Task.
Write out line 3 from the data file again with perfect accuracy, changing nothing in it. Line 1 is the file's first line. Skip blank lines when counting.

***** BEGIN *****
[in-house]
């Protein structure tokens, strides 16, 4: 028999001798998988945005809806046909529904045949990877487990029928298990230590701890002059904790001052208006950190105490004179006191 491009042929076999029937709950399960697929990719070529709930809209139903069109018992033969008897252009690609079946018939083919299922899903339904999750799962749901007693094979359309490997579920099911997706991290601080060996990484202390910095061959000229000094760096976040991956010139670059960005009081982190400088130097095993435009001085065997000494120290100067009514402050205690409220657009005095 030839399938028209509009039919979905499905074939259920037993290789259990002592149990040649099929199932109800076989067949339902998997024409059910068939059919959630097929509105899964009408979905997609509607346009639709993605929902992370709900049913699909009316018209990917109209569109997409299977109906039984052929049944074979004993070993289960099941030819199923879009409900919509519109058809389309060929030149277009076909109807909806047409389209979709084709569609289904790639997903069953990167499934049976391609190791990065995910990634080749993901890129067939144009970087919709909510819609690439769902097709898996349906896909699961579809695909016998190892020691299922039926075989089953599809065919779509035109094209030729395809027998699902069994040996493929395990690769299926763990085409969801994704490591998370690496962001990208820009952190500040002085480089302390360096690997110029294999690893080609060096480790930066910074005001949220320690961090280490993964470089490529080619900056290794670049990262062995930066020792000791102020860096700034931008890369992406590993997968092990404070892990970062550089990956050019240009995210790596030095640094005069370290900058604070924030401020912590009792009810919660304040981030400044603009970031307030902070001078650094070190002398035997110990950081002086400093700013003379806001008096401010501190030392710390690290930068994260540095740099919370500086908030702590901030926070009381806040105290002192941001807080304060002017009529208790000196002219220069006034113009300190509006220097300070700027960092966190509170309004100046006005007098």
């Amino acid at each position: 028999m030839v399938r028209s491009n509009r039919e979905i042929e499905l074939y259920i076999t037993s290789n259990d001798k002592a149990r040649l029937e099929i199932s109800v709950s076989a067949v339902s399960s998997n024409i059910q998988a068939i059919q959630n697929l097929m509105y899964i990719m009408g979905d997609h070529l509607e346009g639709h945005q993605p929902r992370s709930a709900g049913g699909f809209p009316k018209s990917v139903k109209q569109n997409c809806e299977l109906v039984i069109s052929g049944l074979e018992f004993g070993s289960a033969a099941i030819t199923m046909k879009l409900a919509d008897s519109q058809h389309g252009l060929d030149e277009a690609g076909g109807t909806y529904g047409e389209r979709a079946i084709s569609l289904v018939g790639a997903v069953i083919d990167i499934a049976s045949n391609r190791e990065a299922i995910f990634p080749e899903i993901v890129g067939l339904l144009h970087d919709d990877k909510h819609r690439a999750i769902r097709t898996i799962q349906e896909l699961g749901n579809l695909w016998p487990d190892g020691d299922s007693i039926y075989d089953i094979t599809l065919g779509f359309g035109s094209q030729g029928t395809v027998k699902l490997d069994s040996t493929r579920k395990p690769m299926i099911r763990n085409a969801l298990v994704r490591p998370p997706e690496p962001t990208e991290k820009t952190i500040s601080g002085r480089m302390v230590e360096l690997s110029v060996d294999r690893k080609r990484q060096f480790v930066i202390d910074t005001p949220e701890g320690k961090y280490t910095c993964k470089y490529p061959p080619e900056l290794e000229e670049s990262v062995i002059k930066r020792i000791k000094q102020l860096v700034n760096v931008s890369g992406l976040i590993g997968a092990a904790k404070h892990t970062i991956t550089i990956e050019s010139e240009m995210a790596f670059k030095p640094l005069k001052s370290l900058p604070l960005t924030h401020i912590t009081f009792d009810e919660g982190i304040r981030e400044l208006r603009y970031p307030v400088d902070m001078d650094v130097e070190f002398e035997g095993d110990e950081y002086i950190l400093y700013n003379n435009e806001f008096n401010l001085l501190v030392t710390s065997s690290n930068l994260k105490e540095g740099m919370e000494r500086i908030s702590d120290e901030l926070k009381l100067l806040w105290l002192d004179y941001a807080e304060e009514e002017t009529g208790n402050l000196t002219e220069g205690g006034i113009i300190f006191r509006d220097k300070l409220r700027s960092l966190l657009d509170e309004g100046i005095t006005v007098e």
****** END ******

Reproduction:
């Amino acid at each position: 028999m030839v399938r028209s491009n509009r039919e979905i042929e499905l074939y259920i076999t037993s290789n259990d001798k002592a149990r040649l029937e099929i199932s109800v709950s076989a067949v339902s399960s998997n024409i059910q998988a068939i059919q959630n697929l097929m509105y899964i990719m009408g979905d997609h070529l509607e346009g639709h945005q993605p929902r992370s709930a709900g049913g699909f809209p009316k018209s990917v139903k109209q569109n997409c809806e299977l109906v039984i069109s052929g049944l074979e018992f004993g070993s289960a033969a099941i030819t199923m046909k879009l409900a919509d008897s519109q058809h389309g252009l060929d030149e277009a690609g076909g109807t909806y529904g047409e389209r979709a079946i084709s569609l289904v018939g790639a997903v069953i083919d990167i499934a049976s045949n391609r190791e990065a299922i995910f990634p080749e899903i993901v890129g067939l339904l144009h970087d919709d990877k909510h819609r690439a999750i769902r097709t898996i799962q349906e896909l699961g749901n579809l695909w016998p487990d190892g020691d299922s007693i039926y075989d089953i094979t599809l065919g779509f359309g035109s094209q030729g029928t395809v027998k699902l490997d069994s040996t493929r579920k395990p690769m299926i099911r763990n085409a969801l298990v994704r490591p998370p997706e690496p962001t990208e991290k820009t952190i500040s601080g002085r480089m302390v230590e360096l690997s110029v060996d294999r690893k080609r990484q060096f480790v930066i202390d910074t005001p949220e701890g320690k961090y280490t910095c993964k470089y490529p061959p080619e900056l290794e000229e670049s990262v062995i002059k930066r020792i000791k000094q102020l860096v700034n760096v931008s890369g992406l976040i590993g997968a092990a904790k404070h892990t970062i991956t550089i990956e050019s010139e240009m995210a790596f670059k030095p640094l005069k001052s370290l900058p604070l960005t924030h401020i912590t009081f009792d009810e919660g982190i304040r981030e400044l208006r603009y970031p307030v400088d902070m001078d650094v130097e070190f002398e035997g095993d110990e950081y002086i950190l400093y700013n003379n435009e806001f008096n401010l001085l501190v030392t710390s065997s690290n930068l994260k105490e540095g740099m919370e000494r500086i908030s702590d120290e901030l926070k009381l100067l806040w105290l002192d004179y941001a807080e304060e009514e002017t009529g208790n402050l000196t002219e220069g205690g006034i113009i300190f006191r509006d220097k300070l409220r700027s960092l966190l657009d509170e309004g100046i005095t006005v007098e």